Leytonstone Attack: Extra Anti-Terrorism Police To Be Sent To London Underground And Railways


More anti-terrorism police officers are to be deployed on the London Underground and railways after the stabbing attack in Leytonstone, it has been announced.

A 56-year-old man was left with "serious" stab wounds and another person was injured during the attack in east London.

The man who carried out the attack reportedly shouted "this is for Syria!" and police have confirmed they are treating it as a terrorist incident.

BTP's Assistant Chief Constable Mark Newton said: "The safety of the travelling public remains our top priority.

"In addition to our usual specialist response teams, last week we launched Project Servator deploying even more highly visible police patrols designed to identify and deter terrorism.

"Following the incident on Saturday night, we are now deploying still more officers in this role.

"They involve both uniformed and plain-clothed officers, supported by other resources, such as armed officers, police dogs, a network of CCTV cameras, and the thousands of rail staff we work alongside."

Salim Patel, 59, who runs the station shop and saw the attack unfold, said he heard shouts and saw the attacker beat up his victim before leaving him unconscious on the station floor.

He told the Press Association: "I was just at the shop when the train arrived and people came off.

"I heard some shouting, but sometimes drunk people shout. Then I saw the guy attacking the victim, punching him so hard. The victim was screaming 'please somebody help me. Help'.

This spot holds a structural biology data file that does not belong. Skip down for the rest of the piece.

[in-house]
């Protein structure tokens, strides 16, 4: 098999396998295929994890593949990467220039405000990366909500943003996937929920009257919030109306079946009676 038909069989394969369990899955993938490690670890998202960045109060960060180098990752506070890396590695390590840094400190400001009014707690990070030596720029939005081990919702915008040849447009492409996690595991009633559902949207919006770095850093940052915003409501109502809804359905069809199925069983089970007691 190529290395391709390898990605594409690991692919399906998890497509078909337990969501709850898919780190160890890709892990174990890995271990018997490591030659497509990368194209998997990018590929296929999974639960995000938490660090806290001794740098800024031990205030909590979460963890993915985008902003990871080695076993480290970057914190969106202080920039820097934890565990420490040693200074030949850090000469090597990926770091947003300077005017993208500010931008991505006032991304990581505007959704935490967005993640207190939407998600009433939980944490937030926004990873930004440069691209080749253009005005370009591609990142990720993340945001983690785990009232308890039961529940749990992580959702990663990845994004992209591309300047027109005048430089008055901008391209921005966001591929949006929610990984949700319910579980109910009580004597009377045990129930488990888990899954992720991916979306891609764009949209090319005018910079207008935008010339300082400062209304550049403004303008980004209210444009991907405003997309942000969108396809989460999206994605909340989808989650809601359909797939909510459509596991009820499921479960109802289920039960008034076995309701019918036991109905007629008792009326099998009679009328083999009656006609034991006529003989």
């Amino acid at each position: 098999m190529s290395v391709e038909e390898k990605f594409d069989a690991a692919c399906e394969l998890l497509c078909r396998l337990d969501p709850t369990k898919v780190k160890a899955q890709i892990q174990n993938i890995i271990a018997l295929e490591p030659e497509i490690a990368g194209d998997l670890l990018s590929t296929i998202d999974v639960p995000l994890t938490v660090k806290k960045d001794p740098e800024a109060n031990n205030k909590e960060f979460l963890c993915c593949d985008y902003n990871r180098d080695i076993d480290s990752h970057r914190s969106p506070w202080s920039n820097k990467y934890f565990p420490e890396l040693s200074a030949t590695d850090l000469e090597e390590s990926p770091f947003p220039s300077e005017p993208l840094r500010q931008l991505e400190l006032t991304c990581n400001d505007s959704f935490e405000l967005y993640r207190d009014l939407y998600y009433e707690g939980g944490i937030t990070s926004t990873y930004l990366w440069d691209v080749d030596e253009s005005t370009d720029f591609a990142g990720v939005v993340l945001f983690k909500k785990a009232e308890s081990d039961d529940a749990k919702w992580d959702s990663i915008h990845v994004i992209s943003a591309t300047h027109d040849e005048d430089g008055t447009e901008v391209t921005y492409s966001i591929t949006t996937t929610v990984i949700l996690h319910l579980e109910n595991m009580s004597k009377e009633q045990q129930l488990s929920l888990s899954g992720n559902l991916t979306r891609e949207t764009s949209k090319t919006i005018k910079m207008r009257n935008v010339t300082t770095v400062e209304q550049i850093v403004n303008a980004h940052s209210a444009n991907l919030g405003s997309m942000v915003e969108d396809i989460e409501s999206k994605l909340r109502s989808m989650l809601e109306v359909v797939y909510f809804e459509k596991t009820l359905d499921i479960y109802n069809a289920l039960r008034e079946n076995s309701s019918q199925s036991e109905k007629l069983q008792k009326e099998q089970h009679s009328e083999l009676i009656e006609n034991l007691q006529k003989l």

"Then the attacker started kicking him on the floor. I think the victim was unconscious, he passed out. Then the attacker took a knife out and started stabbing him as he lay on the floor.

"The victim did not shout anything. I think he was unconscious. The attacker was saying something, I couldn't hear what."

In footage of the attack, a bystander can be heard shouting: "You ain't no Muslim bruv! You're an embarrassment." The hashtag #YouaintnoMuslimbruv circulated on Twitter as Londoners rallied to distance the man, whose religion is unknown, from Islam.

Imran Patel, from Leytonstone Islamic Association, told reporters on Sunday they were "saddened" by the attack.

He added: "This was an individual who we do not know and is not a member of the congregation of Leytonstone. His motives for his actions, only he can answer for himself, he said.

"We strongly condemn any sort of violence or terrorism or any violent acts. Islam does not allow place for violence and terrorism.

"Leytonstone is a well-integrated and multi-cultural community, who live in peace and harmony. What happened last night is totally unacceptable and we totally and strongly condemn this."

Newton added: “Britain’s railway system is an open one which we all rely on to go about our day to day lives and get to and from work. The measures we put in place make the important balance between a system with easy access for passengers and a secure one.

“Critical to this effort are the public and many thousands of rail staff to be our eyes and ears – reporting anything suspicious to us. In an emergency they should call 999, otherwise they can report anything suspicious by texting 61016 or calling the Anti-Terrorist Hotline on 0800 789 321.”

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